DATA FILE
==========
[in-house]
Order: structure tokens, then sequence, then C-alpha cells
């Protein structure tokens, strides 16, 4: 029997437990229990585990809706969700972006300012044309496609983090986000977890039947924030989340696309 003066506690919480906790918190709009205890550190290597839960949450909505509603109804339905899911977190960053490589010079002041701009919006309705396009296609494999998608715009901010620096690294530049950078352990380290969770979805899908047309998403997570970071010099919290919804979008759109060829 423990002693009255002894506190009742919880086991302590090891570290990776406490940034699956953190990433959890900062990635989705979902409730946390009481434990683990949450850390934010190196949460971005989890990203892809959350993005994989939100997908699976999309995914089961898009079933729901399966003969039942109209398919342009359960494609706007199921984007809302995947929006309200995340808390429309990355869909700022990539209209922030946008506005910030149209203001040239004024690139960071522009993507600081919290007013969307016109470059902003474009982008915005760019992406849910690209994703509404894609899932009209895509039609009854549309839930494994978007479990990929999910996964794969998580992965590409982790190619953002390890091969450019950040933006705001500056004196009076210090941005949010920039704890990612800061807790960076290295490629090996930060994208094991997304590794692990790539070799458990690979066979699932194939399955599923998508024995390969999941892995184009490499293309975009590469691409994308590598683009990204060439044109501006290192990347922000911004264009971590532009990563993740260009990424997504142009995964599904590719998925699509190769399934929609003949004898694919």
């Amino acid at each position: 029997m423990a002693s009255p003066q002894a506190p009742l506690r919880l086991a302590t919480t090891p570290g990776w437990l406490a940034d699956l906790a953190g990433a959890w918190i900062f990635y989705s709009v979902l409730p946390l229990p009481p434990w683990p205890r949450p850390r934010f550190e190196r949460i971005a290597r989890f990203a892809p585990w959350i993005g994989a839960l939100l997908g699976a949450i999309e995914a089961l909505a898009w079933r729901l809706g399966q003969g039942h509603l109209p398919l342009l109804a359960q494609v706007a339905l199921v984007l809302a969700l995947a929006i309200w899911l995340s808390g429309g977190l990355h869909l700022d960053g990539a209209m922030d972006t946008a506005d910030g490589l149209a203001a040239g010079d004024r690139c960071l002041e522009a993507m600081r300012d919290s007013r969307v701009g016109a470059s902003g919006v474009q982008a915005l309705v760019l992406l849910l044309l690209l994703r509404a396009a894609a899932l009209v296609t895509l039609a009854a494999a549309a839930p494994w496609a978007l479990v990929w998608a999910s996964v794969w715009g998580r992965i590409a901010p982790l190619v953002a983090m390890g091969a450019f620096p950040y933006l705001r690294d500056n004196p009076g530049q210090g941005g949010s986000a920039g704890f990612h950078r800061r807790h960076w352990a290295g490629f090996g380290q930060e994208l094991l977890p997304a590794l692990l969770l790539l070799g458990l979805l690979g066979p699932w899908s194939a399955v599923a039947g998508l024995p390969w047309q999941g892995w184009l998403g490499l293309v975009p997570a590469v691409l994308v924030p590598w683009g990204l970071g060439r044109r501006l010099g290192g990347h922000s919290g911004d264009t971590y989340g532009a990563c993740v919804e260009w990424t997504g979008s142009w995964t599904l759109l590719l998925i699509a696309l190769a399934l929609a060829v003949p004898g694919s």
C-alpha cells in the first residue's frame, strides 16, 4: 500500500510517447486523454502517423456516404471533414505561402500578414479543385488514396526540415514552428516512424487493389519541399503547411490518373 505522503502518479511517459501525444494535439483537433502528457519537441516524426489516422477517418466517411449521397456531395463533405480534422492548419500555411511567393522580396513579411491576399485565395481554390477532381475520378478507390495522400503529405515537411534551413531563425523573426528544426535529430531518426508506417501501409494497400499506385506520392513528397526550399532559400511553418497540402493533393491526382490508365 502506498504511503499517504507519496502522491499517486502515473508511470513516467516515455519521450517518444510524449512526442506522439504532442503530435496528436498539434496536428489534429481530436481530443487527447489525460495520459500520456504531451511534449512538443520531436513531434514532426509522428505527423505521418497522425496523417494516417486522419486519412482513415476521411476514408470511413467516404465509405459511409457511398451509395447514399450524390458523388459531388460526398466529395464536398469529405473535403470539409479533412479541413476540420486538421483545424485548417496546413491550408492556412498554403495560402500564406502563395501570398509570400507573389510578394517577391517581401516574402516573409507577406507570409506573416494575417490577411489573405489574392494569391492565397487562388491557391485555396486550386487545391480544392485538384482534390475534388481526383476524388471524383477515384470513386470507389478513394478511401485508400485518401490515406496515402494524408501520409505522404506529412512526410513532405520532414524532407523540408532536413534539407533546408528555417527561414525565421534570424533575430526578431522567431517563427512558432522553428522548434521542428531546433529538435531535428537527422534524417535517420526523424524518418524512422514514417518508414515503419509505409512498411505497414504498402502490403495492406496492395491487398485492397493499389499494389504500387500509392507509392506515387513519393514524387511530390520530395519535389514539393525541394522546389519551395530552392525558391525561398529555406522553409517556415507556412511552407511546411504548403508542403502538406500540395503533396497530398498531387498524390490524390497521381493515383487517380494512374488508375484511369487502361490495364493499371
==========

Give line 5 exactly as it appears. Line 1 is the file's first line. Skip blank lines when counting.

C-alpha cells in the first residue's frame, strides 16, 4: 500500500510517447486523454502517423456516404471533414505561402500578414479543385488514396526540415514552428516512424487493389519541399503547411490518373 505522503502518479511517459501525444494535439483537433502528457519537441516524426489516422477517418466517411449521397456531395463533405480534422492548419500555411511567393522580396513579411491576399485565395481554390477532381475520378478507390495522400503529405515537411534551413531563425523573426528544426535529430531518426508506417501501409494497400499506385506520392513528397526550399532559400511553418497540402493533393491526382490508365 502506498504511503499517504507519496502522491499517486502515473508511470513516467516515455519521450517518444510524449512526442506522439504532442503530435496528436498539434496536428489534429481530436481530443487527447489525460495520459500520456504531451511534449512538443520531436513531434514532426509522428505527423505521418497522425496523417494516417486522419486519412482513415476521411476514408470511413467516404465509405459511409457511398451509395447514399450524390458523388459531388460526398466529395464536398469529405473535403470539409479533412479541413476540420486538421483545424485548417496546413491550408492556412498554403495560402500564406502563395501570398509570400507573389510578394517577391517581401516574402516573409507577406507570409506573416494575417490577411489573405489574392494569391492565397487562388491557391485555396486550386487545391480544392485538384482534390475534388481526383476524388471524383477515384470513386470507389478513394478511401485508400485518401490515406496515402494524408501520409505522404506529412512526410513532405520532414524532407523540408532536413534539407533546408528555417527561414525565421534570424533575430526578431522567431517563427512558432522553428522548434521542428531546433529538435531535428537527422534524417535517420526523424524518418524512422514514417518508414515503419509505409512498411505497414504498402502490403495492406496492395491487398485492397493499389499494389504500387500509392507509392506515387513519393514524387511530390520530395519535389514539393525541394522546389519551395530552392525558391525561398529555406522553409517556415507556412511552407511546411504548403508542403502538406500540395503533396497530398498531387498524390490524390497521381493515383487517380494512374488508375484511369487502361490495364493499371